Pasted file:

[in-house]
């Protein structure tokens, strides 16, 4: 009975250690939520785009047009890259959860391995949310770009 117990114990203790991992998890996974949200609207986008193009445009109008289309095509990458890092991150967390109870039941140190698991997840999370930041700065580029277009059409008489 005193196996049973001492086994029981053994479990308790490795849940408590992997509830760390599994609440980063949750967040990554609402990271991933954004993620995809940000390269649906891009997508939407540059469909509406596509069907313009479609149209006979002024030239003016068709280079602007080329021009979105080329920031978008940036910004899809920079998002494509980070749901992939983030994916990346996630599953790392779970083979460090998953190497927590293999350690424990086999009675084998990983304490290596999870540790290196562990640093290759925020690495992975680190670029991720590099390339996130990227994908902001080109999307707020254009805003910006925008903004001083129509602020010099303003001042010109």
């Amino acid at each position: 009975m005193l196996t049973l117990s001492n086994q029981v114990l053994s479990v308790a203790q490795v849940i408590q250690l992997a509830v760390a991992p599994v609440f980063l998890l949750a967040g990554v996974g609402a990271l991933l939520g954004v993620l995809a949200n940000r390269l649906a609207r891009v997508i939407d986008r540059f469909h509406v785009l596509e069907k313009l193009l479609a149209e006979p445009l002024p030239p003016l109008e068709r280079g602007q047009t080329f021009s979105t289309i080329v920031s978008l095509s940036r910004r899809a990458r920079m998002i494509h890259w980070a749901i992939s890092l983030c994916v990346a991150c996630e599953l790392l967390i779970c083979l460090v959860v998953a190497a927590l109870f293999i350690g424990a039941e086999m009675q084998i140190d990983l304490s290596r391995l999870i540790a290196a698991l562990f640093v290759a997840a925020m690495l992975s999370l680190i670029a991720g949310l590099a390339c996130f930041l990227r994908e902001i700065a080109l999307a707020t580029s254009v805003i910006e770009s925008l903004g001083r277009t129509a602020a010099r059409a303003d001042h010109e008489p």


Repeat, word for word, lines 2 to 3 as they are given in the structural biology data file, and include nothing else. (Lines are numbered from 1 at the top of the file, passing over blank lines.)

């Protein structure tokens, strides 16, 4: 009975250690939520785009047009890259959860391995949310770009 117990114990203790991992998890996974949200609207986008193009445009109008289309095509990458890092991150967390109870039941140190698991997840999370930041700065580029277009059409008489 005193196996049973001492086994029981053994479990308790490795849940408590992997509830760390599994609440980063949750967040990554609402990271991933954004993620995809940000390269649906891009997508939407540059469909509406596509069907313009479609149209006979002024030239003016068709280079602007080329021009979105080329920031978008940036910004899809920079998002494509980070749901992939983030994916990346996630599953790392779970083979460090998953190497927590293999350690424990086999009675084998990983304490290596999870540790290196562990640093290759925020690495992975680190670029991720590099390339996130990227994908902001080109999307707020254009805003910006925008903004001083129509602020010099303003001042010109």
């Amino acid at each position: 009975m005193l196996t049973l117990s001492n086994q029981v114990l053994s479990v308790a203790q490795v849940i408590q250690l992997a509830v760390a991992p599994v609440f980063l998890l949750a967040g990554v996974g609402a990271l991933l939520g954004v993620l995809a949200n940000r390269l649906a609207r891009v997508i939407d986008r540059f469909h509406v785009l596509e069907k313009l193009l479609a149209e006979p445009l002024p030239p003016l109008e068709r280079g602007q047009t080329f021009s979105t289309i080329v920031s978008l095509s940036r910004r899809a990458r920079m998002i494509h890259w980070a749901i992939s890092l983030c994916v990346a991150c996630e599953l790392l967390i779970c083979l460090v959860v998953a190497a927590l109870f293999i350690g424990a039941e086999m009675q084998i140190d990983l304490s290596r391995l999870i540790a290196a698991l562990f640093v290759a997840a925020m690495l992975s999370l680190i670029a991720g949310l590099a390339c996130f930041l990227r994908e902001i700065a080109l999307a707020t580029s254009v805003i910006e770009s925008l903004g001083r277009t129509a602020a010099r059409a303003d001042h010109e008489p």